With her sedate, elegant sculptures enjoying increased visibility, Simone Leigh has been chosen to represented the United States at the 2022 edition of the Venice Biennale in Italy, the world’s biggest art festival. The Institute of Contemporary Art Boston is commissioning the pavilion in the cooperation with the U.S. Department of State’s Bureau of Educational and Cultural Affairs, with ICA director Jill Medvedow and chief curator Eva Respini at the helm.
Leigh’s Venice Biennale presentation, which will run from April 23 to November 27, 2022, will be followed by an ICA show in 2023. That exhibition—the New York–based artist’s biggest survey show to date—will include her Biennale works.
“This is an area where the United States productively works with all other countries around the globe, and there’s no better artist for our time,” Medvedow told ARTnews.
Leigh’s Venice Biennale pavilion is set to include new sculptures by the artist, whose work centers Black women and draws on an array of crisscrossing historical strands and references. A monumental bronze sculpture will be situated outside the pavilion, and inside will be works made from raffia, ceramic, and bronze—materials that have become staples in Leigh’s work.
As part of the Biennale project, Leigh is also working with Spelman College’s Atlanta University Center Art History + Curatorial Studies Collective, which aims to cultivate curators and scholars with the hope of launching Black professionals into an institutional pipeline that has historically skewed white. Art historian Nikki Greene and MIT List Center for Visual Arts director Paul C. Ha will act as advisers to the partnership, which will see participants work with Leigh in the run-up to the exhibition and contribute to the catalogue.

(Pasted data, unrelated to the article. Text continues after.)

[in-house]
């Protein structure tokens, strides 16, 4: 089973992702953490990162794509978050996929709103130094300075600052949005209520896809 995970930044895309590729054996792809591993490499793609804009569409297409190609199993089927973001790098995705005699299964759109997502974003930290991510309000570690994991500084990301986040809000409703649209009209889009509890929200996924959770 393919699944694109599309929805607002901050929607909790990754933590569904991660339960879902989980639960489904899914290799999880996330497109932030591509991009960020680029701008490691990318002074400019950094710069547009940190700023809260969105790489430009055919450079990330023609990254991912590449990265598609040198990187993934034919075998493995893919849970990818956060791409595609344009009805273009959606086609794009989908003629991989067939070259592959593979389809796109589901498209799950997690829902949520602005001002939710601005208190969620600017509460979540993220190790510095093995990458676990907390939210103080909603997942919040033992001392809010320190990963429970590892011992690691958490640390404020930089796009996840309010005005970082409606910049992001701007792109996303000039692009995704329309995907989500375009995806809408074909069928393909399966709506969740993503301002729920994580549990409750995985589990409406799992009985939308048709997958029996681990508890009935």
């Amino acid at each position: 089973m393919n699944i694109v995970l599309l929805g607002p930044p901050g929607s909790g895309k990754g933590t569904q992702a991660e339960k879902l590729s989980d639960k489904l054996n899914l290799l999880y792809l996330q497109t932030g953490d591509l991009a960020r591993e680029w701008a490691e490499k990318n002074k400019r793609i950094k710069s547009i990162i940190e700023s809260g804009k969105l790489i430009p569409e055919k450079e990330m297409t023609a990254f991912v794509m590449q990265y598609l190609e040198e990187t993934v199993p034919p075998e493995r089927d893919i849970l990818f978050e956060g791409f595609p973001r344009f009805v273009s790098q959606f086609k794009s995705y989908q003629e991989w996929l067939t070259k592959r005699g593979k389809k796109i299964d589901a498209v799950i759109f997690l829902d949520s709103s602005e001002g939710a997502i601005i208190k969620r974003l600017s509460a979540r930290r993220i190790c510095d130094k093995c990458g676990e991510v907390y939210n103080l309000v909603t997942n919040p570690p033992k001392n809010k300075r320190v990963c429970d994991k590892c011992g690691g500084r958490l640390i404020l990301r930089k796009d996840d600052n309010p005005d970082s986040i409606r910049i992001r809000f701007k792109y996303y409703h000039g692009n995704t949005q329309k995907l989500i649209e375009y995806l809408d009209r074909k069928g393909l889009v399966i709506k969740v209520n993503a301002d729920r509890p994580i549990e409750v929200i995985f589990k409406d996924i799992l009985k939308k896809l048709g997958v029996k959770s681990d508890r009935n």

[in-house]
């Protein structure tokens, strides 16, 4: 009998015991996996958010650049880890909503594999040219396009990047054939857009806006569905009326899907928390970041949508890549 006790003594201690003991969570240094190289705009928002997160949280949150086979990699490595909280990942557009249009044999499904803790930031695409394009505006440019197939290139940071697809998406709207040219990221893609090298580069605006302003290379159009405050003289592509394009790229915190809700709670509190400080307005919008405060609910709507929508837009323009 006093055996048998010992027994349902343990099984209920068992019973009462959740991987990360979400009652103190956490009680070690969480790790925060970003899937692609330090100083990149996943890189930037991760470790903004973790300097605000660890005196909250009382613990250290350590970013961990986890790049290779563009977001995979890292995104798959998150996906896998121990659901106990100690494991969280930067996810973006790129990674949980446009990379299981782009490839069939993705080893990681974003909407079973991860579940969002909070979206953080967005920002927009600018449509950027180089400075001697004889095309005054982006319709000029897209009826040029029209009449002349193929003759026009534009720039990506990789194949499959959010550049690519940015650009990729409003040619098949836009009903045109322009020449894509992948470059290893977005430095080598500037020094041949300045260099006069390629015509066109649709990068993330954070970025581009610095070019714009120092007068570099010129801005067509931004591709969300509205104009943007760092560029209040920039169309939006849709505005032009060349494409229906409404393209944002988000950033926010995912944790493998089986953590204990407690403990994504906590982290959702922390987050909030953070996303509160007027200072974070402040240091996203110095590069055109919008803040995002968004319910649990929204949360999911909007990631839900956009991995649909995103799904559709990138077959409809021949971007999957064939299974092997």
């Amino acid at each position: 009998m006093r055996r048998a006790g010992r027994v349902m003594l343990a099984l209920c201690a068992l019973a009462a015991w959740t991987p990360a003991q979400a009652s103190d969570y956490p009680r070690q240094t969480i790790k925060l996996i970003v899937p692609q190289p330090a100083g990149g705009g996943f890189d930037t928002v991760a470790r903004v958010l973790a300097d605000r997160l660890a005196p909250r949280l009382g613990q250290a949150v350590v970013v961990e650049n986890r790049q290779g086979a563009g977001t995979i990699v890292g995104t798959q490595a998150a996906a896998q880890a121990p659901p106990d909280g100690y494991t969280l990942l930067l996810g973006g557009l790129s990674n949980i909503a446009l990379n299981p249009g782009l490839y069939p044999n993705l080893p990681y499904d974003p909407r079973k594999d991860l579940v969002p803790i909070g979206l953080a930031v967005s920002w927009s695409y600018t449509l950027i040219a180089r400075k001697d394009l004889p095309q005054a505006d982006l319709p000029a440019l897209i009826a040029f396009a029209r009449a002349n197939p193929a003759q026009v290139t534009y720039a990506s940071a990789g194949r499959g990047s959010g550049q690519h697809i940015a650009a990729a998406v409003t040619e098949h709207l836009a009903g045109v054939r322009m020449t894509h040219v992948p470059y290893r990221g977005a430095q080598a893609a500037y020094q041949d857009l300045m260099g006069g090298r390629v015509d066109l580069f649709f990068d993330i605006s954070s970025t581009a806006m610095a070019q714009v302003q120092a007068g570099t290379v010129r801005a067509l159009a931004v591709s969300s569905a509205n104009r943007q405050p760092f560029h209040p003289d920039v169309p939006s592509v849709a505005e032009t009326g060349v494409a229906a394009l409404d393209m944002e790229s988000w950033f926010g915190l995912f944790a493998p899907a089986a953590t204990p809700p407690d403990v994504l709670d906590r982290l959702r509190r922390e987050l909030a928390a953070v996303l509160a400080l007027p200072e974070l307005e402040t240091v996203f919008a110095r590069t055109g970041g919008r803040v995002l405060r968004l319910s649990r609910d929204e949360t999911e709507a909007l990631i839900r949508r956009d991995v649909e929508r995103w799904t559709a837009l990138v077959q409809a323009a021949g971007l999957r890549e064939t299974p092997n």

Over the past couple decades, Leigh has created a distinctive body of work that pays homage, often in low-key, allusive ways, to aspects of Black history. Born in Chicago in 1967, Leigh has worked in a variety of modes, though she is best-known for her large-scale sculptures, which frequently make use of styles culled from African art. Often, though not always, they feature Black figures whose bodies appear to fuse with various objects; they are usually depicted eyeless and earless.
In 2016, for example, in a presentation put on by the Studio Museum in Harlem, she created the work A particularly elaborate imba yokubikira, or kitchen house, stands locked up while its owners live in diaspora in New York’s Marcus Garvey Park. For it, she created three hut-like forms with thatch roofs, translating an architectural style drawn from Zimbabwe’s Shona-speaking communities for a new locale.
Yet her work has also taken on more expansive forms that include filmmaking, installation, and social practice work. For the arts nonprofit Creative Time in 2014, Leigh created Free People’s Medical Clinic, which welcomed people to attend workshops and medical treatments free of charge. It paid homage to Josephine English, the first Black ob-gyn in New York, and to similar initiatives undertaken by the Black Panthers during the 1960s.
The Biennale pavilion comes as Leigh’s fame ascends in the art world and beyond. In 2018, she won the Guggenheim Museum’s $100,000 Hugo Boss Prize, and in 2019, she joined Hauser & Wirth, one of the world’s biggest galleries. Her work has also appeared in exhibitions such as the Berlin Biennale, the Whitney Biennial, and the Dak’Art Biennale of Contemporary African Art, and such venues as MoMA PS1, the New Museum, the Hammer Museum, and other venues.
Past artists to have represented the U.S. at the Biennale have in recent years included Martin Puryear (2019), Mark Bradford (2017), Joan Jonas (2015), Sarah Sze (2013), and Allora & Calzadilla (2011).
Leigh’s pavilion is set to make history at the Biennale. No other Black woman based in the U.S. has ever helmed a pavilion at the art festival.
“What we’re seeing right now is an unbelievable explosion in the presentation of work of African-American and diasporic intellectuals, creative, artists, writers, and thinkers,” Medvedow said. “It is overdue, really exciting, and critically important, and Simone is part of this flourishing. It recognizes an artist who has been hard at work at making her art and building her art for decades. The decision is based on the importance of her and her ideas.”